Essays reevaluating and challenging the critiques of the urban studies field
This volume revisits the tradition of critical scholarship characteristic of the urban studies field. Urban scholarship has had detractors of late, particularly in mainstream political science, where it has been accused of parochialism and insularity. Critical Urban Studies offers a sharp repudiation of this critique, reasserting the need for critical urban scholarship and demonstrating the fundamental importance of urban studies for understanding and changing contemporary social life. Contributors to the volume identify an orthodox perspective in the field, subject it to critique, and map out a future research agenda for the field. The result is a series of inventive essays pointing scholars and students to the major theoretical and policy challenges facing urbanists and other critical social scientists.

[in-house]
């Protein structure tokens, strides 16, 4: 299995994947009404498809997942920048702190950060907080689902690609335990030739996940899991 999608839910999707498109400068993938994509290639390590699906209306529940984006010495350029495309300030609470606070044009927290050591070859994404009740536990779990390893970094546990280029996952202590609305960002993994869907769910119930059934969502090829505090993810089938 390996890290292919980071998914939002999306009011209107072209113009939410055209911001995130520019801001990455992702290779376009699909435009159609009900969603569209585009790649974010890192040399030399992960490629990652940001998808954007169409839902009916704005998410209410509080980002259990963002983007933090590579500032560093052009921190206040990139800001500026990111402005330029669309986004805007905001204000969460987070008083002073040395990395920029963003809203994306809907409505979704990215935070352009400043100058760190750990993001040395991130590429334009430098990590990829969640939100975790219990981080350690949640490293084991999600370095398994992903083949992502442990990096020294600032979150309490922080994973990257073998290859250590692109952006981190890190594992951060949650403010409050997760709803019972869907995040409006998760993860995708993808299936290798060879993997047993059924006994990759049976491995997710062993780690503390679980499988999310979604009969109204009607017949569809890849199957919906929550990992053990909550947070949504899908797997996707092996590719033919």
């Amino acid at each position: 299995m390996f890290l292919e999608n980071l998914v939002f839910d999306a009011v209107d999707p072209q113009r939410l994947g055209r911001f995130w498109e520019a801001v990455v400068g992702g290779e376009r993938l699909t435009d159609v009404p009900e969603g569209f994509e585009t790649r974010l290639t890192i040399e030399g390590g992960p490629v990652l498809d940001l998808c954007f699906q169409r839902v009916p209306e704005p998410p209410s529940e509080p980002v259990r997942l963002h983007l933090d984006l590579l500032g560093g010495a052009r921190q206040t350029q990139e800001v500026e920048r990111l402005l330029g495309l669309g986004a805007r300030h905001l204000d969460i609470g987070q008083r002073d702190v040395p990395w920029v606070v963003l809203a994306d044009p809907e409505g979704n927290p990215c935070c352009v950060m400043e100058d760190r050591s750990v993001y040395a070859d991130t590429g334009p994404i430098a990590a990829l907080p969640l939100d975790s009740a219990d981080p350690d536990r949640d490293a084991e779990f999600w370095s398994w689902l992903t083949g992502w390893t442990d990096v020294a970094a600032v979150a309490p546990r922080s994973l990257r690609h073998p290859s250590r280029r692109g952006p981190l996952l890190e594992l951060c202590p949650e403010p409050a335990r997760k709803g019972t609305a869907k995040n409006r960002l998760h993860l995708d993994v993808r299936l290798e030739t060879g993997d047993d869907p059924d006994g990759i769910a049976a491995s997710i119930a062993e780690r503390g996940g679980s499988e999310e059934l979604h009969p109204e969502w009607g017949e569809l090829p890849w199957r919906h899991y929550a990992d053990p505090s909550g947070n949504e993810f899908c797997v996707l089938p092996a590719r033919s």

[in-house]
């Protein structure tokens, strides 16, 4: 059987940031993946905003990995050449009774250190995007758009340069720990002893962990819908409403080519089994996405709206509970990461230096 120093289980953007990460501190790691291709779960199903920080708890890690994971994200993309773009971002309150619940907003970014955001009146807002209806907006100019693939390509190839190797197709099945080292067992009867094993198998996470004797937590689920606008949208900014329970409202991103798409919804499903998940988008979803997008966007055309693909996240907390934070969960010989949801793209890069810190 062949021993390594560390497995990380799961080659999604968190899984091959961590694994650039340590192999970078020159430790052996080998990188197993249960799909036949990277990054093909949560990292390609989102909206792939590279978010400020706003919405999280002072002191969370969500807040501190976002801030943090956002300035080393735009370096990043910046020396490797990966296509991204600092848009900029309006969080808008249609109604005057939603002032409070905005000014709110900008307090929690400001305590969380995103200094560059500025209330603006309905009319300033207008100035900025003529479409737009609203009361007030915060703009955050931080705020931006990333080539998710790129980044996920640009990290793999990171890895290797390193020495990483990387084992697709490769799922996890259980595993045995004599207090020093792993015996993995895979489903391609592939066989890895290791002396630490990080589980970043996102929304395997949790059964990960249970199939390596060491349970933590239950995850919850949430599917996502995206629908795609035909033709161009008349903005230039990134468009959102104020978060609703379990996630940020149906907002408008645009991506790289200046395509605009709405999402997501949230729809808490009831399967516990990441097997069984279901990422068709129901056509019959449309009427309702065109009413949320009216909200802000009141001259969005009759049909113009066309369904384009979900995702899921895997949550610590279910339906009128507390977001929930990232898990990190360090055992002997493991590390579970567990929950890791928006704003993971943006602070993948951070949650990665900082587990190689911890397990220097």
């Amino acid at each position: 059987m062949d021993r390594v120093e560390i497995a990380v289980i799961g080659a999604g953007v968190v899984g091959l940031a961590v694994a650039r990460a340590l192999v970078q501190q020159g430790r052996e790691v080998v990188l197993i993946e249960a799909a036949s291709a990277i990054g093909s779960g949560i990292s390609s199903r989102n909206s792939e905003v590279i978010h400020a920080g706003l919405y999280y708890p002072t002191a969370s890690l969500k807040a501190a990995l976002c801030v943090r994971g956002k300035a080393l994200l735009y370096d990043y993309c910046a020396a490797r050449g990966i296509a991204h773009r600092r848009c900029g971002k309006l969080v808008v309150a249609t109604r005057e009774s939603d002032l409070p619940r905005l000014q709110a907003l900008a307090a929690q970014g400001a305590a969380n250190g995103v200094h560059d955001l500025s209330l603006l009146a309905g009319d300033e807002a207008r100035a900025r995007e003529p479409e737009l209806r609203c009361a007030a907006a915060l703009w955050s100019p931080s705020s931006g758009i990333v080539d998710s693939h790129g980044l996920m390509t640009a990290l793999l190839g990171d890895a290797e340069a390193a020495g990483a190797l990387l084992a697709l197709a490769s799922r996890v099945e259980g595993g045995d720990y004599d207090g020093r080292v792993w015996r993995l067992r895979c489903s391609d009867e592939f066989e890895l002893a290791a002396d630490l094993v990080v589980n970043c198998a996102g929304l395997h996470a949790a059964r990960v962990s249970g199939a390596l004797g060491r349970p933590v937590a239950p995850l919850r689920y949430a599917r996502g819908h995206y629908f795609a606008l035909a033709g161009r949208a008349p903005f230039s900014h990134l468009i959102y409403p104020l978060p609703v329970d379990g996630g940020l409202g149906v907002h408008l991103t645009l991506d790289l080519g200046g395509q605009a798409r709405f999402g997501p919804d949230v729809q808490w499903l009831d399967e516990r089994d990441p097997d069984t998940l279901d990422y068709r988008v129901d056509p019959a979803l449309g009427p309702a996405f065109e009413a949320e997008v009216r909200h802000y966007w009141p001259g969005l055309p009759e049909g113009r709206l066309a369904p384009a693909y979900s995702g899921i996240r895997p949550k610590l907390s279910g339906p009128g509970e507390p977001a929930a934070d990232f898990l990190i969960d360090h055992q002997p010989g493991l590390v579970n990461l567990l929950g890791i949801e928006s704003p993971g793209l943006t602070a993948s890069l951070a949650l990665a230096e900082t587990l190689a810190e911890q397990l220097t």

Jonathan S. Davies is Reader in Public Policy at the University of Warwick and the author of Partnerships and Regimes: The Politics of Urban Regeneration in the UK. David L. Imbroscio is Professor of Political Science at the University of Louisville and the author of Urban America Reconsidered: Alternatives for Governance and Policy. Together they coedited Theories of Urban Politics, Second Edition.
"…this volume demonstrates that urban studies is not a stagnant discipline. Rather, the authors excelled at challenging a number of different orthodoxies to rethink approaches to and about mainstream politics and policies … all researchers involved in urban issues of a wide range of disciplines will find this book of use. " — Journal of Planning Education and Research
"The essays in Critical Urban Studies advance the enterprise of critical urban studies. They challenge a wide range of prevalent orthodoxies and illuminate several new directions on which subsequent critical scholarship and practice can build … The inventive essays will inspire future urban scholars and activists to further advance the theory and practice of critique in even deeper and more transformative directions. " — SirReadALot. org